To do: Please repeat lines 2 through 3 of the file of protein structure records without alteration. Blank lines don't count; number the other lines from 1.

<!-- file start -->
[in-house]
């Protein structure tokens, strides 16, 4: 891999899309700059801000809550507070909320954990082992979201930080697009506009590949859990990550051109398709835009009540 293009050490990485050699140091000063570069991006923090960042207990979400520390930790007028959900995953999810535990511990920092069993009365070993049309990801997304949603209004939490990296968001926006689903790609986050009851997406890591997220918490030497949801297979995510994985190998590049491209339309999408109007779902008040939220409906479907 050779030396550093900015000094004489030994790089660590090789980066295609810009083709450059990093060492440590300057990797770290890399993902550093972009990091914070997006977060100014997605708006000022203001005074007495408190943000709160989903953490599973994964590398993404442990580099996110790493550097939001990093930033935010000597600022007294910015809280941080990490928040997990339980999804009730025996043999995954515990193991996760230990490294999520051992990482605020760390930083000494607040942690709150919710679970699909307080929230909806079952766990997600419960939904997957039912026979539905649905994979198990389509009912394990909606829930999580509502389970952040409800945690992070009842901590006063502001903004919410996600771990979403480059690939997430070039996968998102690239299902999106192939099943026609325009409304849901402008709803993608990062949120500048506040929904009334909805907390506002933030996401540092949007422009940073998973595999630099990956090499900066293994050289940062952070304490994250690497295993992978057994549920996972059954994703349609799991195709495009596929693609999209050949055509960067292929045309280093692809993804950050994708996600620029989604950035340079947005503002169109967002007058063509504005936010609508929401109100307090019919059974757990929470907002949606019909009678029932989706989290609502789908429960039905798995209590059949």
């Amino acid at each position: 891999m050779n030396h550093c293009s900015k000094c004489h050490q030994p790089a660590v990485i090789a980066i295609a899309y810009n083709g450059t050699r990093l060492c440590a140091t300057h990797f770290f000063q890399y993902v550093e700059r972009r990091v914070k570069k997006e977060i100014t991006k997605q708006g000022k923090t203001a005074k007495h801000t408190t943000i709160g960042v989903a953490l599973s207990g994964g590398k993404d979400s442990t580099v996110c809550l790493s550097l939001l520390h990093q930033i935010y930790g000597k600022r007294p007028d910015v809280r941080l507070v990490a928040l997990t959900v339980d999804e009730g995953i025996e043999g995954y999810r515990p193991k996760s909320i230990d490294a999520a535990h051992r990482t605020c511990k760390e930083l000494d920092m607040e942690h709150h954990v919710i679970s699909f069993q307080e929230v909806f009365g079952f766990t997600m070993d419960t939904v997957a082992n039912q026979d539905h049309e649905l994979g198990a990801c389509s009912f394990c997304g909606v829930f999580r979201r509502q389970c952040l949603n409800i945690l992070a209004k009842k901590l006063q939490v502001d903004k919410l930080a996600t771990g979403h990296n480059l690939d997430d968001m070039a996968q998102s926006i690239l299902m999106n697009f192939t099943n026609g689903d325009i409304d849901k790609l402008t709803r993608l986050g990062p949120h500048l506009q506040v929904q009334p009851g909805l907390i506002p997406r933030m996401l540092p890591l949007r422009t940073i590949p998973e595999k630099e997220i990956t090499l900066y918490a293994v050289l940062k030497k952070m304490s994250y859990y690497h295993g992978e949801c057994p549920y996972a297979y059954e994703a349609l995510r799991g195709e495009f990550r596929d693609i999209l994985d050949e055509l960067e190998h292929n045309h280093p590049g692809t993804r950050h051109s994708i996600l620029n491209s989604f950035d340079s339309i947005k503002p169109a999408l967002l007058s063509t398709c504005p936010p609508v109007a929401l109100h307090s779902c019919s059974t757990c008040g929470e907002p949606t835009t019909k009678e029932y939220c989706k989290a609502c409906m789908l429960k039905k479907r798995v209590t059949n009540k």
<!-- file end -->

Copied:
């Protein structure tokens, strides 16, 4: 891999899309700059801000809550507070909320954990082992979201930080697009506009590949859990990550051109398709835009009540 293009050490990485050699140091000063570069991006923090960042207990979400520390930790007028959900995953999810535990511990920092069993009365070993049309990801997304949603209004939490990296968001926006689903790609986050009851997406890591997220918490030497949801297979995510994985190998590049491209339309999408109007779902008040939220409906479907 050779030396550093900015000094004489030994790089660590090789980066295609810009083709450059990093060492440590300057990797770290890399993902550093972009990091914070997006977060100014997605708006000022203001005074007495408190943000709160989903953490599973994964590398993404442990580099996110790493550097939001990093930033935010000597600022007294910015809280941080990490928040997990339980999804009730025996043999995954515990193991996760230990490294999520051992990482605020760390930083000494607040942690709150919710679970699909307080929230909806079952766990997600419960939904997957039912026979539905649905994979198990389509009912394990909606829930999580509502389970952040409800945690992070009842901590006063502001903004919410996600771990979403480059690939997430070039996968998102690239299902999106192939099943026609325009409304849901402008709803993608990062949120500048506040929904009334909805907390506002933030996401540092949007422009940073998973595999630099990956090499900066293994050289940062952070304490994250690497295993992978057994549920996972059954994703349609799991195709495009596929693609999209050949055509960067292929045309280093692809993804950050994708996600620029989604950035340079947005503002169109967002007058063509504005936010609508929401109100307090019919059974757990929470907002949606019909009678029932989706989290609502789908429960039905798995209590059949």
């Amino acid at each position: 891999m050779n030396h550093c293009s900015k000094c004489h050490q030994p790089a660590v990485i090789a980066i295609a899309y810009n083709g450059t050699r990093l060492c440590a140091t300057h990797f770290f000063q890399y993902v550093e700059r972009r990091v914070k570069k997006e977060i100014t991006k997605q708006g000022k923090t203001a005074k007495h801000t408190t943000i709160g960042v989903a953490l599973s207990g994964g590398k993404d979400s442990t580099v996110c809550l790493s550097l939001l520390h990093q930033i935010y930790g000597k600022r007294p007028d910015v809280r941080l507070v990490a928040l997990t959900v339980d999804e009730g995953i025996e043999g995954y999810r515990p193991k996760s909320i230990d490294a999520a535990h051992r990482t605020c511990k760390e930083l000494d920092m607040e942690h709150h954990v919710i679970s699909f069993q307080e929230v909806f009365g079952f766990t997600m070993d419960t939904v997957a082992n039912q026979d539905h049309e649905l994979g198990a990801c389509s009912f394990c997304g909606v829930f999580r979201r509502q389970c952040l949603n409800i945690l992070a209004k009842k901590l006063q939490v502001d903004k919410l930080a996600t771990g979403h990296n480059l690939d997430d968001m070039a996968q998102s926006i690239l299902m999106n697009f192939t099943n026609g689903d325009i409304d849901k790609l402008t709803r993608l986050g990062p949120h500048l506009q506040v929904q009334p009851g909805l907390i506002p997406r933030m996401l540092p890591l949007r422009t940073i590949p998973e595999k630099e997220i990956t090499l900066y918490a293994v050289l940062k030497k952070m304490s994250y859990y690497h295993g992978e949801c057994p549920y996972a297979y059954e994703a349609l995510r799991g195709e495009f990550r596929d693609i999209l994985d050949e055509l960067e190998h292929n045309h280093p590049g692809t993804r950050h051109s994708i996600l620029n491209s989604f950035d340079s339309i947005k503002p169109a999408l967002l007058s063509t398709c504005p936010p609508v109007a929401l109100h307090s779902c019919s059974t757990c008040g929470e907002p949606t835009t019909k009678e029932y939220c989706k989290a609502c409906m789908l429960k039905k479907r798995v209590t059949n009540k």